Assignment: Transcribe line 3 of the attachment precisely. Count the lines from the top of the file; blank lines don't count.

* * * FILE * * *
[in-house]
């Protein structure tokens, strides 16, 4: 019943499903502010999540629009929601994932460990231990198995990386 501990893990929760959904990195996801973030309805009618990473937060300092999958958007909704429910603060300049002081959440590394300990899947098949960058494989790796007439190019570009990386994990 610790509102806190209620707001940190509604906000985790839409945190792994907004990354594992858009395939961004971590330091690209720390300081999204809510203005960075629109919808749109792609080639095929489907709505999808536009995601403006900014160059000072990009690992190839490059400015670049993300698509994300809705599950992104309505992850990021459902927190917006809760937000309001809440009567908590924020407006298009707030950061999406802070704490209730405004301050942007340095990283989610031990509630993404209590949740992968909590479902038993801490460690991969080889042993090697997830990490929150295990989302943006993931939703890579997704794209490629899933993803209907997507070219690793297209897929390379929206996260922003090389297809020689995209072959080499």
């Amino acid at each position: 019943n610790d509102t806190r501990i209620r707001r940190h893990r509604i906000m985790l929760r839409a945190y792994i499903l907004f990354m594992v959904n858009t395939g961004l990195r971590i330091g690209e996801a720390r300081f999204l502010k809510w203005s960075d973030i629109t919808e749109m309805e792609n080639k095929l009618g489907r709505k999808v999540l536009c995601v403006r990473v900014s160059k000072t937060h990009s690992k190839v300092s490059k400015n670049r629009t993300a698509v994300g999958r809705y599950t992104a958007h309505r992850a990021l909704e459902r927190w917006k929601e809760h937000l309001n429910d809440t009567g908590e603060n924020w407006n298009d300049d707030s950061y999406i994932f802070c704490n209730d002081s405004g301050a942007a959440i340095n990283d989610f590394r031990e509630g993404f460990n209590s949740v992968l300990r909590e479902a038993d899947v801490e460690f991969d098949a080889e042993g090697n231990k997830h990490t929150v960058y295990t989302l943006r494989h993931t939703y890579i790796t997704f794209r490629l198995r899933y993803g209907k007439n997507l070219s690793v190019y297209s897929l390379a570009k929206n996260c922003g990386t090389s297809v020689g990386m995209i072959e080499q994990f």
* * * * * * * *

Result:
């Amino acid at each position: 019943n610790d509102t806190r501990i209620r707001r940190h893990r509604i906000m985790l929760r839409a945190y792994i499903l907004f990354m594992v959904n858009t395939g961004l990195r971590i330091g690209e996801a720390r300081f999204l502010k809510w203005s960075d973030i629109t919808e749109m309805e792609n080639k095929l009618g489907r709505k999808v999540l536009c995601v403006r990473v900014s160059k000072t937060h990009s690992k190839v300092s490059k400015n670049r629009t993300a698509v994300g999958r809705y599950t992104a958007h309505r992850a990021l909704e459902r927190w917006k929601e809760h937000l309001n429910d809440t009567g908590e603060n924020w407006n298009d300049d707030s950061y999406i994932f802070c704490n209730d002081s405004g301050a942007a959440i340095n990283d989610f590394r031990e509630g993404f460990n209590s949740v992968l300990r909590e479902a038993d899947v801490e460690f991969d098949a080889e042993g090697n231990k997830h990490t929150v960058y295990t989302l943006r494989h993931t939703y890579i790796t997704f794209r490629l198995r899933y993803g209907k007439n997507l070219s690793v190019y297209s897929l390379a570009k929206n996260c922003g990386t090389s297809v020689g990386m995209i072959e080499q994990f």